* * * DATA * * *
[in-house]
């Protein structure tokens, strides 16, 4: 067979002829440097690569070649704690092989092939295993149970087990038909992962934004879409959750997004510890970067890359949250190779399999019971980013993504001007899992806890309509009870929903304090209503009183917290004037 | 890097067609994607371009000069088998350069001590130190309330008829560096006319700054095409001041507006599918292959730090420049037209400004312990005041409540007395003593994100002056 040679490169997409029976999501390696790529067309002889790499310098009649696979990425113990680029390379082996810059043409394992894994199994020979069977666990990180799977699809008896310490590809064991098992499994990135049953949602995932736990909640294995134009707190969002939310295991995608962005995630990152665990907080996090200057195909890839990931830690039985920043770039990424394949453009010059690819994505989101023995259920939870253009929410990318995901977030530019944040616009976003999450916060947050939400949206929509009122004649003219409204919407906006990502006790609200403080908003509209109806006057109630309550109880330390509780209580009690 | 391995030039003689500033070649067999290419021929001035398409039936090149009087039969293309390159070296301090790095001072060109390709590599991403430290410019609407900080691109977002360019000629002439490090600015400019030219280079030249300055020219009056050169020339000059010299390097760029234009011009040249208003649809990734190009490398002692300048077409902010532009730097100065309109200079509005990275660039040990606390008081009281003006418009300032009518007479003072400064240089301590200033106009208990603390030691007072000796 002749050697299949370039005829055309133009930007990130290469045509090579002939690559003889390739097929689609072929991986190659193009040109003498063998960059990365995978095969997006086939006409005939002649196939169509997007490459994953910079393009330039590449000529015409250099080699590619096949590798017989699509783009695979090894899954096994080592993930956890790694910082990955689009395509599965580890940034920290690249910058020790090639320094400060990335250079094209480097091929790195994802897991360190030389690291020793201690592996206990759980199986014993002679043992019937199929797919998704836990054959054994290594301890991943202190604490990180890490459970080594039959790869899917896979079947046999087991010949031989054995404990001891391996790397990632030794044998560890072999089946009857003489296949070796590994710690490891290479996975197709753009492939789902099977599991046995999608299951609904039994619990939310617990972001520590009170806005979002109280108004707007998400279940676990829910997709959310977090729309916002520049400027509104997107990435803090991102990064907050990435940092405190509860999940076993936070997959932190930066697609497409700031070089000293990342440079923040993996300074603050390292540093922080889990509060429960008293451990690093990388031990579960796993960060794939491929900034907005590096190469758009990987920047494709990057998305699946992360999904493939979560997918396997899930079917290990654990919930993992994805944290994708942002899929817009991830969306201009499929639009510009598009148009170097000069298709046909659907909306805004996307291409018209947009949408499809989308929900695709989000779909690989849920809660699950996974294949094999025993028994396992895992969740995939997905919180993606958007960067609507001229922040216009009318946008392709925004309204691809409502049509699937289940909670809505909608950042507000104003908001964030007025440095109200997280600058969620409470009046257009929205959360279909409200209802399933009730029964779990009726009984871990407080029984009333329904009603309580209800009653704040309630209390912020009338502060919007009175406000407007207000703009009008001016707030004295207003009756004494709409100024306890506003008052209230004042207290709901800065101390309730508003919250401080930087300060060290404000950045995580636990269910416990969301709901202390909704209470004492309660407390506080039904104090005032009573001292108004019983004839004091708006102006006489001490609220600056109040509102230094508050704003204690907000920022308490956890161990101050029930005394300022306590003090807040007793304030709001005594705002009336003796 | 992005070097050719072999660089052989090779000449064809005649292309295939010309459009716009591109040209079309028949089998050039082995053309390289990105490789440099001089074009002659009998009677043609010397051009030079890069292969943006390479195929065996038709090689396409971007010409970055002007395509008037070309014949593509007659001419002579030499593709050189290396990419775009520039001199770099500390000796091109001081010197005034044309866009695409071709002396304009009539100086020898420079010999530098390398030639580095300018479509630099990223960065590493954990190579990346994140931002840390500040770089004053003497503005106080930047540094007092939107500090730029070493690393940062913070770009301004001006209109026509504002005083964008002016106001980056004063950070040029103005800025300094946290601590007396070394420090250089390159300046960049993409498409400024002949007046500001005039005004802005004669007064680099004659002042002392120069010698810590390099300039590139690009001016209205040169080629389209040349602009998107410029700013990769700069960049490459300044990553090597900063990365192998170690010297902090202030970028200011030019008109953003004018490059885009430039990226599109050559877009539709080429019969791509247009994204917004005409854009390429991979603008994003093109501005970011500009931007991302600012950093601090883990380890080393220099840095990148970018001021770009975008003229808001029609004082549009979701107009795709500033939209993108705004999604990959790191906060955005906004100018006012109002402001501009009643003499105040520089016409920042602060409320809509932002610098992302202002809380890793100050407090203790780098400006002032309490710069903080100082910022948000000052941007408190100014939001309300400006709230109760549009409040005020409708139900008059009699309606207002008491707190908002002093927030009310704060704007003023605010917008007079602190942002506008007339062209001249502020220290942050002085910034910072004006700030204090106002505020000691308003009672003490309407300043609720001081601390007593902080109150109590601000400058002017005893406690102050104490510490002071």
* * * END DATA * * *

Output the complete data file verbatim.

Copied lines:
[in-house]
């Protein structure tokens, strides 16, 4: 067979002829440097690569070649704690092989092939295993149970087990038909992962934004879409959750997004510890970067890359949250190779399999019971980013993504001007899992806890309509009870929903304090209503009183917290004037 | 890097067609994607371009000069088998350069001590130190309330008829560096006319700054095409001041507006599918292959730090420049037209400004312990005041409540007395003593994100002056 040679490169997409029976999501390696790529067309002889790499310098009649696979990425113990680029390379082996810059043409394992894994199994020979069977666990990180799977699809008896310490590809064991098992499994990135049953949602995932736990909640294995134009707190969002939310295991995608962005995630990152665990907080996090200057195909890839990931830690039985920043770039990424394949453009010059690819994505989101023995259920939870253009929410990318995901977030530019944040616009976003999450916060947050939400949206929509009122004649003219409204919407906006990502006790609200403080908003509209109806006057109630309550109880330390509780209580009690 | 391995030039003689500033070649067999290419021929001035398409039936090149009087039969293309390159070296301090790095001072060109390709590599991403430290410019609407900080691109977002360019000629002439490090600015400019030219280079030249300055020219009056050169020339000059010299390097760029234009011009040249208003649809990734190009490398002692300048077409902010532009730097100065309109200079509005990275660039040990606390008081009281003006418009300032009518007479003072400064240089301590200033106009208990603390030691007072000796 002749050697299949370039005829055309133009930007990130290469045509090579002939690559003889390739097929689609072929991986190659193009040109003498063998960059990365995978095969997006086939006409005939002649196939169509997007490459994953910079393009330039590449000529015409250099080699590619096949590798017989699509783009695979090894899954096994080592993930956890790694910082990955689009395509599965580890940034920290690249910058020790090639320094400060990335250079094209480097091929790195994802897991360190030389690291020793201690592996206990759980199986014993002679043992019937199929797919998704836990054959054994290594301890991943202190604490990180890490459970080594039959790869899917896979079947046999087991010949031989054995404990001891391996790397990632030794044998560890072999089946009857003489296949070796590994710690490891290479996975197709753009492939789902099977599991046995999608299951609904039994619990939310617990972001520590009170806005979002109280108004707007998400279940676990829910997709959310977090729309916002520049400027509104997107990435803090991102990064907050990435940092405190509860999940076993936070997959932190930066697609497409700031070089000293990342440079923040993996300074603050390292540093922080889990509060429960008293451990690093990388031990579960796993960060794939491929900034907005590096190469758009990987920047494709990057998305699946992360999904493939979560997918396997899930079917290990654990919930993992994805944290994708942002899929817009991830969306201009499929639009510009598009148009170097000069298709046909659907909306805004996307291409018209947009949408499809989308929900695709989000779909690989849920809660699950996974294949094999025993028994396992895992969740995939997905919180993606958007960067609507001229922040216009009318946008392709925004309204691809409502049509699937289940909670809505909608950042507000104003908001964030007025440095109200997280600058969620409470009046257009929205959360279909409200209802399933009730029964779990009726009984871990407080029984009333329904009603309580209800009653704040309630209390912020009338502060919007009175406000407007207000703009009008001016707030004295207003009756004494709409100024306890506003008052209230004042207290709901800065101390309730508003919250401080930087300060060290404000950045995580636990269910416990969301709901202390909704209470004492309660407390506080039904104090005032009573001292108004019983004839004091708006102006006489001490609220600056109040509102230094508050704003204690907000920022308490956890161990101050029930005394300022306590003090807040007793304030709001005594705002009336003796 | 992005070097050719072999660089052989090779000449064809005649292309295939010309459009716009591109040209079309028949089998050039082995053309390289990105490789440099001089074009002659009998009677043609010397051009030079890069292969943006390479195929065996038709090689396409971007010409970055002007395509008037070309014949593509007659001419002579030499593709050189290396990419775009520039001199770099500390000796091109001081010197005034044309866009695409071709002396304009009539100086020898420079010999530098390398030639580095300018479509630099990223960065590493954990190579990346994140931002840390500040770089004053003497503005106080930047540094007092939107500090730029070493690393940062913070770009301004001006209109026509504002005083964008002016106001980056004063950070040029103005800025300094946290601590007396070394420090250089390159300046960049993409498409400024002949007046500001005039005004802005004669007064680099004659002042002392120069010698810590390099300039590139690009001016209205040169080629389209040349602009998107410029700013990769700069960049490459300044990553090597900063990365192998170690010297902090202030970028200011030019008109953003004018490059885009430039990226599109050559877009539709080429019969791509247009994204917004005409854009390429991979603008994003093109501005970011500009931007991302600012950093601090883990380890080393220099840095990148970018001021770009975008003229808001029609004082549009979701107009795709500033939209993108705004999604990959790191906060955005906004100018006012109002402001501009009643003499105040520089016409920042602060409320809509932002610098992302202002809380890793100050407090203790780098400006002032309490710069903080100082910022948000000052941007408190100014939001309300400006709230109760549009409040005020409708139900008059009699309606207002008491707190908002002093927030009310704060704007003023605010917008007079602190942002506008007339062209001249502020220290942050002085910034910072004006700030204090106002505020000691308003009672003490309407300043609720001081601390007593902080109150109590601000400058002017005893406690102050104490510490002071």